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From Constantine Peresypkin <pconstant...@gmail.com>
Subject Re: Jeff Dean on fast response in an unreliable world
Date Wed, 12 Sep 2012 18:47:25 GMT
> The PowerDrill paper also mentions a variant of this where each query
fragment is sent to two machines, and the results for that fragment are
used from whatever machine responds first.


To send each query or request twice cluster load will be increased by 100%.
In his paper Jeff talks about sending backup request only after a certain
delay, in his first example the delay is around 10 ms.
You can rather easily get it from the data presented in the paper: 95% of
requests finish in 24 ms or less. This means that (if the distribution was
normal) there would be at least 5 stdev intervals inside 95 percentile.
Thus 24 / 5 = 4.8 this is the "normal" stdev interval. This makes it
feasible to delay at least 4.8 ms to see something meaningful or better do
2 * 4.8 = 9.6 ms which obviously reduces number of backup requests to only
5% of all requests.
The most interesting thing comes after that: when they applied the 10 ms
delay to backup requests they got to 14 ms average with 4 ms stdev and 20
ms for 95 percentile, this is almost exactly the theoretical numbers from
the calculations above.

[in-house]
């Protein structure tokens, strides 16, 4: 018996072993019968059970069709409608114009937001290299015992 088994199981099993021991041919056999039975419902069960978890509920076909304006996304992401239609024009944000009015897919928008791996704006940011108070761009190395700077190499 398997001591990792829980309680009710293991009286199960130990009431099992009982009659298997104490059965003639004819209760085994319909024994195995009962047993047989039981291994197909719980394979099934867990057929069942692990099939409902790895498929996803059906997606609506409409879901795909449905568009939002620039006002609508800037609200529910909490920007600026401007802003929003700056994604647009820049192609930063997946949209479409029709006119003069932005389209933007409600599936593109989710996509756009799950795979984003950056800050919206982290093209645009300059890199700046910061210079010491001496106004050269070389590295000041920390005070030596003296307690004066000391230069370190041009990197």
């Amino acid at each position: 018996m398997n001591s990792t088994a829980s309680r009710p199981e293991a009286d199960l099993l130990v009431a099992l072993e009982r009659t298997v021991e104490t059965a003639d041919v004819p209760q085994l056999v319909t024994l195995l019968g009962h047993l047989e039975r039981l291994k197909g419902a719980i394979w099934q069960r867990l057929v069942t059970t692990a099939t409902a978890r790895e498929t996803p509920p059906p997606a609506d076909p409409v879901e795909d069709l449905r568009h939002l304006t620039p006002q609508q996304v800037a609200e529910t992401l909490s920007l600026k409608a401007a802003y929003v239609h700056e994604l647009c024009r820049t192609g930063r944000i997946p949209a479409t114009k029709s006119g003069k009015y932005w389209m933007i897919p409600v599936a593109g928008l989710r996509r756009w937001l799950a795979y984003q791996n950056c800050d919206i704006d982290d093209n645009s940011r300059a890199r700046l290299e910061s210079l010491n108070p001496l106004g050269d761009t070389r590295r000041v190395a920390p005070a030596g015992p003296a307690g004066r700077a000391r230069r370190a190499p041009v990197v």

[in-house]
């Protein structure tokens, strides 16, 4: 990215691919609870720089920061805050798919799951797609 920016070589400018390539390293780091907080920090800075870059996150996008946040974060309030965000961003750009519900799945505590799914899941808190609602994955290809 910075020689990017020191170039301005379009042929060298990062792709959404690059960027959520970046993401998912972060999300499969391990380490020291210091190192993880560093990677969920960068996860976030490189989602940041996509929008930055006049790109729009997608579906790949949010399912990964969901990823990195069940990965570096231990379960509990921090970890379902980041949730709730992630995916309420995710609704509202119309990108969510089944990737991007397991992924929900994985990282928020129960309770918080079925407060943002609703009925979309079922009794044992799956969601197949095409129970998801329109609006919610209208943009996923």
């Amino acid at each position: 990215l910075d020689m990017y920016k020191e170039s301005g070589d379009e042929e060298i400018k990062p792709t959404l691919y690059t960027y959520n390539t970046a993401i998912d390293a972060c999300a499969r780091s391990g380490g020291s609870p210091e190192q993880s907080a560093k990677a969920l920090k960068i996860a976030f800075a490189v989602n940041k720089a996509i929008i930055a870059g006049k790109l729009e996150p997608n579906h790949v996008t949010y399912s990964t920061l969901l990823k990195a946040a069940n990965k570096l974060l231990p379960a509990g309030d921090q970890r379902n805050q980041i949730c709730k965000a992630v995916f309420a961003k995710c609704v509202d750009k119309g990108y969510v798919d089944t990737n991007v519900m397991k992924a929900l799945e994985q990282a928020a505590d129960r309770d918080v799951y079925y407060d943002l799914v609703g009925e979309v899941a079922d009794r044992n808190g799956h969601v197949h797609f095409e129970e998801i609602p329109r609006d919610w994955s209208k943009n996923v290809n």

Which means that almost certainly nobody can do better than that, even
after resending every request twice.

Anyway, the paper deals with "standard" web, what Drill have to achieve is
something different.
The main difference comes from the nature of web requests: they are all the
same, even in a real world scenario the workers are just clones of each
other, they do exactly the same logic they produce exactly the same result.
In the real-time query scenario workers are not the same, they are
different executables, they query different parts of the dataset, they use
different logic, the whole point of Drill is to give this capability to the
user, make it possible to query any data by any executable.
Here it's not always feasible to restart a part of the query, maybe it's
better to restart it as a whole, here the logic can change with each
request, you cannot run the same logic each time and thus get deterministic
results, here some effort must be made to make sure that any logic can be
"bent" into a deterministic one, and then rolled back or applied in a
deterministic matter, otherwise you will never get out of this mess in time.

On Wed, Sep 12, 2012 at 4:54 AM, Jason Frantz <jfrantz@maprtech.com> wrote:

> Definitely agree with many of the points in the link.
>
> The PowerDrill paper also mentions a variant of this where each query
> fragment is sent to two machines, and the results for that fragment are
> used from whatever machine responds first. So in that case it's not so much
> a "cancel" as an "ignore".
>
> On Tue, Sep 11, 2012 at 11:37 AM, Ted Dunning <ted.dunning@gmail.com>
> wrote:
>
> > Headed into Thursday's meetup, this paper by Jeff Dean provides a very
> good
> > description of strategies for getting fast response times with variable
> > quality infrastructure.
> >
> > http://research.google.com/people/jeff/latency.html
> >
> > The key point here is that it is very important to have asynchronous
> > queries with a cancel.  Above that level, there needs to be a simple
> > strategy for pushing second versions of queries out to the workers and
> > canceling defunct or redundant queries.
> >
>

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